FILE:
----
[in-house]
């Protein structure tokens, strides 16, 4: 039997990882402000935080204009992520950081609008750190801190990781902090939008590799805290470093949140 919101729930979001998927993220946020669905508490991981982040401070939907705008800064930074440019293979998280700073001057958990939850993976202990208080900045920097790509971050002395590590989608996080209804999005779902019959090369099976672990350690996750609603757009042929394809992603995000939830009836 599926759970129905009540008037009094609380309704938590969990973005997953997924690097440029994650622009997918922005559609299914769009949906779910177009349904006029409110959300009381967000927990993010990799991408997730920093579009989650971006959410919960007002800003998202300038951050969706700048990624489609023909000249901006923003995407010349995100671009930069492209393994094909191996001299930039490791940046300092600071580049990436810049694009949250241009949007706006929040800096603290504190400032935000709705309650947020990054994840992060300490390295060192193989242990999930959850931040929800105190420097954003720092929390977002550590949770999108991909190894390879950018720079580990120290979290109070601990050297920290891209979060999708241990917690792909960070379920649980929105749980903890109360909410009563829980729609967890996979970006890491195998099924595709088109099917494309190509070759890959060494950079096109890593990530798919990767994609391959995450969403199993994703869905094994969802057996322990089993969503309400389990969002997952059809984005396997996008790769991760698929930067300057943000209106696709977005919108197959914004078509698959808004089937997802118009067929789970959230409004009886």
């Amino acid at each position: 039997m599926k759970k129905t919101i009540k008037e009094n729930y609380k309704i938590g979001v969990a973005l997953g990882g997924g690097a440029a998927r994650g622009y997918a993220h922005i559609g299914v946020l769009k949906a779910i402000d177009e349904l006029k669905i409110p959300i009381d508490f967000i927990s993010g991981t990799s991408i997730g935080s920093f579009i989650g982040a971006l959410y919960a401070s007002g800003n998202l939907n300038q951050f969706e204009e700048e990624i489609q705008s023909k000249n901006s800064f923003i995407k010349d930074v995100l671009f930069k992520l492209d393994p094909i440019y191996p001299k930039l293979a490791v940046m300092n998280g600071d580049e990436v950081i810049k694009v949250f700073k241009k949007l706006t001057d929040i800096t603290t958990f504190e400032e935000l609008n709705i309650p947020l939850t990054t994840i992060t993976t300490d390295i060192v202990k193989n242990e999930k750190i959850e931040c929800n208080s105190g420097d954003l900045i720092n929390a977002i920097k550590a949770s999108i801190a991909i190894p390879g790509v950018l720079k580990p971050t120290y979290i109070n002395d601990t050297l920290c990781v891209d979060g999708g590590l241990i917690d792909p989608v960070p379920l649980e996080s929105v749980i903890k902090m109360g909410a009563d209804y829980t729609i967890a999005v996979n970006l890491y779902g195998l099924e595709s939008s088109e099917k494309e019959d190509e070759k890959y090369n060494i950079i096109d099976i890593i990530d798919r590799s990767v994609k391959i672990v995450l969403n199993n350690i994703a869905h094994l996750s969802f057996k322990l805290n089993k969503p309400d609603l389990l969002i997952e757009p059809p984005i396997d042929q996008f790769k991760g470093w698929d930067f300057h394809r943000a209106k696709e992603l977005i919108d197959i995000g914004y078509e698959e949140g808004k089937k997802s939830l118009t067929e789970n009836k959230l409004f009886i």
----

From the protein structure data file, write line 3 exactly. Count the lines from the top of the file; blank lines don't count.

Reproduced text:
């Amino acid at each position: 039997m599926k759970k129905t919101i009540k008037e009094n729930y609380k309704i938590g979001v969990a973005l997953g990882g997924g690097a440029a998927r994650g622009y997918a993220h922005i559609g299914v946020l769009k949906a779910i402000d177009e349904l006029k669905i409110p959300i009381d508490f967000i927990s993010g991981t990799s991408i997730g935080s920093f579009i989650g982040a971006l959410y919960a401070s007002g800003n998202l939907n300038q951050f969706e204009e700048e990624i489609q705008s023909k000249n901006s800064f923003i995407k010349d930074v995100l671009f930069k992520l492209d393994p094909i440019y191996p001299k930039l293979a490791v940046m300092n998280g600071d580049e990436v950081i810049k694009v949250f700073k241009k949007l706006t001057d929040i800096t603290t958990f504190e400032e935000l609008n709705i309650p947020l939850t990054t994840i992060t993976t300490d390295i060192v202990k193989n242990e999930k750190i959850e931040c929800n208080s105190g420097d954003l900045i720092n929390a977002i920097k550590a949770s999108i801190a991909i190894p390879g790509v950018l720079k580990p971050t120290y979290i109070n002395d601990t050297l920290c990781v891209d979060g999708g590590l241990i917690d792909p989608v960070p379920l649980e996080s929105v749980i903890k902090m109360g909410a009563d209804y829980t729609i967890a999005v996979n970006l890491y779902g195998l099924e595709s939008s088109e099917k494309e019959d190509e070759k890959y090369n060494i950079i096109d099976i890593i990530d798919r590799s990767v994609k391959i672990v995450l969403n199993n350690i994703a869905h094994l996750s969802f057996k322990l805290n089993k969503p309400d609603l389990l969002i997952e757009p059809p984005i396997d042929q996008f790769k991760g470093w698929d930067f300057h394809r943000a209106k696709e992603l977005i919108d197959i995000g914004y078509e698959e949140g808004k089937k997802s939830l118009t067929e789970n009836k959230l409004f009886i």